A Quick What, Why, and How of Hacking Routers
Hosted by Jon Kulp on 2015-05-21 is flagged as Clean and is released under a CC-BY-SA license.
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- Flashing a router with alternate firmware
- Provide additional features
- Improve performance
- Privacy (gets rid of unwanted spyware)
How: Steps for My Latest Hack
- Find used Netgear WNDR3400 router on shelf at local Goodwill store, priced at $3.99.
- Use my smartphone to check the dd-wrt database to see if this router is hackable.
- Grin broadly upon seeing the green "Yes" beside router WNDR3400.
- Double-check that power supply is included, find an AC outlet and plug in to be sure it powers on and my phone sees its ESSID. Yep and yep.
- Take router to cashier and purchase.
- Do hard reset of router to clear any previous configuration.
- Hook a laptop up to router using ethernet patch cable (turning off WiFi adapter on laptop).
- Access router's configuration in web browser at default router address of 192.168.1.1 just to confirm that it works.
- Go back to the dd-wrt router database and find the router again, then download the corresponding "mini" and the "mega" versions of dd-wrt firmware (The mega version has the most features—including USB support, which I wanted—but on many routers, including this one, you have to install the mini version first or else you could brick the router)
- Read over the dd-wrt wiki page for this specific router just to see if there's anything unusual about the hack. There's not.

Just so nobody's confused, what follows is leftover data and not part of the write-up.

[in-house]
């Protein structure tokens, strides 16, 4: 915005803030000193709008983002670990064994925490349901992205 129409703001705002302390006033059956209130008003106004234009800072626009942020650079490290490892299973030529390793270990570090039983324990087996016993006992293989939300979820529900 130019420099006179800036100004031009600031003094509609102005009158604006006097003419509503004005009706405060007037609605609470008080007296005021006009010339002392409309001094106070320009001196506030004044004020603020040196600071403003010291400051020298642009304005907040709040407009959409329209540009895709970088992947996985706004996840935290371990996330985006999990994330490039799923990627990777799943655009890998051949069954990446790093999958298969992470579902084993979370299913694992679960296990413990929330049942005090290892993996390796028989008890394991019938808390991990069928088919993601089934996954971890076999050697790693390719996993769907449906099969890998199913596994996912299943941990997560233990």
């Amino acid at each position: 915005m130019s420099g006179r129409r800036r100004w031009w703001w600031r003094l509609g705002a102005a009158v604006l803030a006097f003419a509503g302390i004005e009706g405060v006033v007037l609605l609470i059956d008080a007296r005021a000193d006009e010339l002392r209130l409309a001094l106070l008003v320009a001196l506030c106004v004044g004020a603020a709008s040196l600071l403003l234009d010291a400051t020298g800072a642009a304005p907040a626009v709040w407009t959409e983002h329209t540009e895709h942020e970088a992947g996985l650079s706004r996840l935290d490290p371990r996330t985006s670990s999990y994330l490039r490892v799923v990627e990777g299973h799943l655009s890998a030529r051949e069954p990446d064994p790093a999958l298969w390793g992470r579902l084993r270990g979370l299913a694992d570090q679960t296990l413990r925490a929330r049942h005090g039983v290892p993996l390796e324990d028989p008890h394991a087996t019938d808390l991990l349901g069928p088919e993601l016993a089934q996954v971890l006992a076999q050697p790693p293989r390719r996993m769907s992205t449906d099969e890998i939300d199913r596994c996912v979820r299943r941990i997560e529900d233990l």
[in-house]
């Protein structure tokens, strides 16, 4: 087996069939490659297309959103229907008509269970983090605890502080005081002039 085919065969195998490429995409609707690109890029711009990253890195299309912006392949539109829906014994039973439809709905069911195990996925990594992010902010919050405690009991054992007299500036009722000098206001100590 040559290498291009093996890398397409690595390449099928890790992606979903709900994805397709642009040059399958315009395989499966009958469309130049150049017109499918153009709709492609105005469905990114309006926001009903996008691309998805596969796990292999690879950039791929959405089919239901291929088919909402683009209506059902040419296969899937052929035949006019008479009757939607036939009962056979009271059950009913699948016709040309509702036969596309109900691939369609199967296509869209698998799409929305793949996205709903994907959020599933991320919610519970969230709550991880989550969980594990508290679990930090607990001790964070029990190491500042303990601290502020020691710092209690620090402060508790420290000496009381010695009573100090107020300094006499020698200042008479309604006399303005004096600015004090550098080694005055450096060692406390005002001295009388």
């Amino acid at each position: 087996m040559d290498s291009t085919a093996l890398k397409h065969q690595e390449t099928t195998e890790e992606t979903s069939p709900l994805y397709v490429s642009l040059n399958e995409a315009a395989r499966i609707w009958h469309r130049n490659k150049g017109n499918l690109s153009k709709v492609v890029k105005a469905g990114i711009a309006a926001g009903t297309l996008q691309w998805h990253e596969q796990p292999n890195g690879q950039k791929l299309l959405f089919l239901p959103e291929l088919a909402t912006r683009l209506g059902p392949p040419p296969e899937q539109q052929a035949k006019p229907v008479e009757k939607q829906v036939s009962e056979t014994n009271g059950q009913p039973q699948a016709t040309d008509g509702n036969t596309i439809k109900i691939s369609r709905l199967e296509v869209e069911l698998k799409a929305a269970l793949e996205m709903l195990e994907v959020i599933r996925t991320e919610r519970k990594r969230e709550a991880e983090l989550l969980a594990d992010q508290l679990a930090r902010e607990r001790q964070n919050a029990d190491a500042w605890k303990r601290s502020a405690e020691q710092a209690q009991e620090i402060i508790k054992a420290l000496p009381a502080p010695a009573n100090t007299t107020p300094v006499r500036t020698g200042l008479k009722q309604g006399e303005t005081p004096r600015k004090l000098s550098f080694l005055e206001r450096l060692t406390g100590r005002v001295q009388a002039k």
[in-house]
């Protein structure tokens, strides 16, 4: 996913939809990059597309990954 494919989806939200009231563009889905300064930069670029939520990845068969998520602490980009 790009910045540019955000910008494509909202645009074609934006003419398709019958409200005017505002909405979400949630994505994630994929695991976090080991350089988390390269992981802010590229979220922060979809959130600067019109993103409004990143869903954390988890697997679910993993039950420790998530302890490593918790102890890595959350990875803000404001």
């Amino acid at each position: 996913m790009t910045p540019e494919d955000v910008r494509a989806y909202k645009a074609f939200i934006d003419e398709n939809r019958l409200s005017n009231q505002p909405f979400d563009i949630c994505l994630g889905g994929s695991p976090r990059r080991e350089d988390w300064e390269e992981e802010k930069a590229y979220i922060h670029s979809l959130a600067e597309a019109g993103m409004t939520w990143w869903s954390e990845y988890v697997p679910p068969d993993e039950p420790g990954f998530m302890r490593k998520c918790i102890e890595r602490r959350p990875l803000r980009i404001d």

- Go to the router's stock configuration page again and find the "Firmware upgrade" button.
- Click the button and choose the "mini" version of the dd-wrt firmware, and click upgrade, then wait while crossing fingers until it says firmware successfully upgraded.
- Refresh the configuration page at 192.168.1.1 and see the new dd-wrt configuration interface.
- Pat myself on the back because I have just hacked another router. Hray!
- Find the upgrade firmware area on the new dd-wrt interface, and this time choose the "mega" firmware file and submit, then wait and cross fingers as before. Celebrate when it works.
- Configure newly hacked router as wireless bridge (this is NOT going to be my main router), enable the USB and printer support, hook up our formerly-usb-only printer to the router, and configure household computers to be able to print wirelessly to the newly-networked printer.
- Enjoy kudos from appreciative family.
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Comment #1 posted on 2015-05-22T09:35:45Z by Ken Fallon
You say Tomato
I think we can reveal Jon as a British Agent. He definitely said /təˈmɑːtoʊ/
Comment #2 posted on 2015-05-27T10:34:56Z by Mark
Wanted to try this before.
I had thought about flashing a router before, now Jon gave a few ideas as to why. So now I have a D-Link DIR-601 purchased at a garage sale to experiment with. So far the experience was good, taking only 10 seconds or less to flash dd-wrt on it. Looking forward to seeing what it can do. Thanks for the tip about using a router to connect a printer to the network. Now to find a router with USB connectivity as my old printer does not have that option.
Comment #3 posted on 2015-06-01T18:43:14Z by FiftyOneFifty
Single board options
This is more of a reply to Ken Fallon's comments on the Community News than to the original audio. Ken, the Banana Pi router, with four Ethernet ports, is I believe the only single board solution if you want to build a firewall (though I'm not aware that any of the firewall distros have been ported to ARM. Ken is right, most of the single board computers (with the exception of ODroid) drive the Ethernet port via the slower USB bus, and the only way to add another Ethernet port is to use a USB adapter anyway.
Comment #4 posted on 2015-06-12T16:37:01Z by Urugami
This is something I've been wanting to do for a long time now, since my house is not set up to run wires everywhere.
I've been looking at the Gargoyle router mgmt software, based on OpenWRT, to flash onto my WRT54GL. When I'm setting up the home office, this will definitely be on the list of things to do